By Jennifer Kocher, Cowboy State Daily
A bill that would make abortion illegal in the state if the U.S. Supreme Court decides to overturn its ruling in the landmark abortion ruling Roe vs. Wade was sent to the Senate floor on Monday.
The Senate Labor, Health and Social Services committee voted unanimously to approve House Bill 92, introduced by Rep. Rachel Rodriguez-Williams, R–Cody, for full Senate debate.
As written, the law would ban abortions in the state except when the mother faces serious risks of death or irreversible physical impairments.
Monday’s hearing was a continuation of one that began in committee Friday but was ended because of a lack of time. During the the two days of testimony, speakers appeared about evenly divided in their support for or opposition to the bill.
Rev. Tim Lasseter, president of Park County Right to Life, urged the committee to approve the bill as a way to protect innocent lives.
“I can think of no greater thing than protecting the innocent and unborn,” he said. “It says in the Bible that God knows when a sparrow falls from the nest. How much more will he care about and how much more does he care about an innocent life? This is simply a bill that would protect those innocent lives should Roe v. Wade be overturned.”
Michigan pro-life activist and attorney Rebecca Kiessling, flew to Wyoming to testify in person in favor of the bill after addressing the committee by Zoom on Friday.
Kiessiling is an attorney and activist who was conceived as the result of a rape and who nearly died before birth when her mother underwent two illegal abortions, she said.
She argued that the right to personhood is protected under 14th Amendment, which she said protects the right to life under all conditions.
“And once you recognize that personhood, you can’t discriminate, and exceptions are discriminatory,” she said. “…I deserved to have been born, and I wasn’t lucky. I was protected. Legality matters.”
The bill was sent to the Senate floor despite objects voiced by several Wyoming residents.
Hannah Thomas, a Cheyenne resident and third-year medical resident at Harvard Medical School, argued that banning abortions puts a woman’s health at risk. Citing multiple studies, Thomas said that making abortion illegal does not stop the act but rather puts women’s lives in peril when they seek unsafe procedures that result in death and other complications.
Thomas also said legislation that puts restrictions on a physician’s right to treat their patients would deter current and future physicians like herself from establishing practices in the state.
Lander attorney Christine Lichtenfels likewise argued no government should mandate a woman’s choice to an abortion.
Lichtenfels also took offense to language in the bill that would ban abortions from being performed because of a woman’s emotional or psychological health.
“When Wyoming statutes and common law recognize that emotional mental and/or psychological injury, and in the case of child abuse, constitutes abuse and is criminal by legislating that only the physical condition of a pregnant woman’s body matter,” she said, “it’s as if women as just livestock. That is the definition of dehumanizing and I ask Legislature not to dehumanize women.”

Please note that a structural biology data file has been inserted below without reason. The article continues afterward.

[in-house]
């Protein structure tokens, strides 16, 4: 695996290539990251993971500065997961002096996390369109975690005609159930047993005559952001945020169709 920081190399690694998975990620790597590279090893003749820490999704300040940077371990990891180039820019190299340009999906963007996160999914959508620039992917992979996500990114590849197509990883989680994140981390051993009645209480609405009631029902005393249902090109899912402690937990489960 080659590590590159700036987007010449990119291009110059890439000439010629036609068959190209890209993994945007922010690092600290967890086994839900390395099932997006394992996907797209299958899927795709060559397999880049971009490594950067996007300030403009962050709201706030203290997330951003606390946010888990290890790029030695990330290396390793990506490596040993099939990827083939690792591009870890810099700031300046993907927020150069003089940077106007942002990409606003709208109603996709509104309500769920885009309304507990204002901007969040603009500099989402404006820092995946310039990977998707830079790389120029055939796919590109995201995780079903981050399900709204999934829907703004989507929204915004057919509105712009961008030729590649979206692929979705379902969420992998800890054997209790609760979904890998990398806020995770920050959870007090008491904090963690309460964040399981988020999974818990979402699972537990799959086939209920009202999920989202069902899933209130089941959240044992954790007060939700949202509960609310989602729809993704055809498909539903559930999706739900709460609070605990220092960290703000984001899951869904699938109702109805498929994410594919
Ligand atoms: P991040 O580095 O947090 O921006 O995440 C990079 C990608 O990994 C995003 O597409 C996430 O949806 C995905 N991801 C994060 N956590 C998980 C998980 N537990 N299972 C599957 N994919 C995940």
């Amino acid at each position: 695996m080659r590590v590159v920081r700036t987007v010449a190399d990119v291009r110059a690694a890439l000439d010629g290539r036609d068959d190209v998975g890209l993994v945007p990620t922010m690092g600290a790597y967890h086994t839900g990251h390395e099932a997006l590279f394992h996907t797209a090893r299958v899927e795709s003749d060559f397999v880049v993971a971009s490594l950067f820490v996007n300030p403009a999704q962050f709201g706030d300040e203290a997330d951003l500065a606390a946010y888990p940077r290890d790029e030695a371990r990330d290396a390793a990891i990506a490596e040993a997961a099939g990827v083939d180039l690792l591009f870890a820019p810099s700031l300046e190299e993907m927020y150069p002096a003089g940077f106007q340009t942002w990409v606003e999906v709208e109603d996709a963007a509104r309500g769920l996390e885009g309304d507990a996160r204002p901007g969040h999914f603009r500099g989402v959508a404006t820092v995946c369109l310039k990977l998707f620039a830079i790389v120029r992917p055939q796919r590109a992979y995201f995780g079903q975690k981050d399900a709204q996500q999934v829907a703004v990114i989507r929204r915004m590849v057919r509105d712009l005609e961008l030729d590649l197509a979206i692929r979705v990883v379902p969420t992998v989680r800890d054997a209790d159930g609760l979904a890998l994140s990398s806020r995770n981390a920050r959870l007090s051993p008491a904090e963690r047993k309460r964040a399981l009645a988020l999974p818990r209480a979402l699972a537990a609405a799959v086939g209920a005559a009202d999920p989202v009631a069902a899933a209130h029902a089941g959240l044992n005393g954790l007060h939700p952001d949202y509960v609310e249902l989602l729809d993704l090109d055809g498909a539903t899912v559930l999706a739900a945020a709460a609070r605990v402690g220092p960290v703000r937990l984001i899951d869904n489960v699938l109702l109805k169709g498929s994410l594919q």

Others such as Dr. Larry Meuli, pediatrician and former state legislator and former leader of what would become the state Department of Health, said that legislation such as HB92 sets a terrible precedent on what he sees as government overreach by telling a doctor how he or she can treat a patient as well as giving the government authority over a person’s life.
He also shared former U.S. Senator Al Simpson’s advice to the Wyoming Republican Party not to let the issue of abortion tear the party apart.
“When I was in the Legislature, it was kind of live and let live,” Dr. Meuli said. “And I know that it is not part of present Republican beliefs.”
Several others, including committee member Sen. Troy McKeown, R-Gillette, spoke about the sanctity of life and defending the unborn fetus, which he said is protected under the Constitution.
“I know what my Constitution says, and it really boils down to a personal definition of when that (fetus) is a life,” he said. “It’s not just the man, there’s two people and somebody has to protect the second person. This isn’t really a whole religious argument.
“This is a belief structure, and our laws are based on Judeo-Christian values and the First Commandment says what? ‘Thou shalt not kill,’” he continued. “At the end of the day, to answer your question, that’s where we’re coming at from this. When everything is said and done, that baby in the womb doesn’t have a vote or a choice.”
The bill will now be sent to the Senate floor for debate during the “committee of the whole,” the full Senate’s first review of bills approved by committees.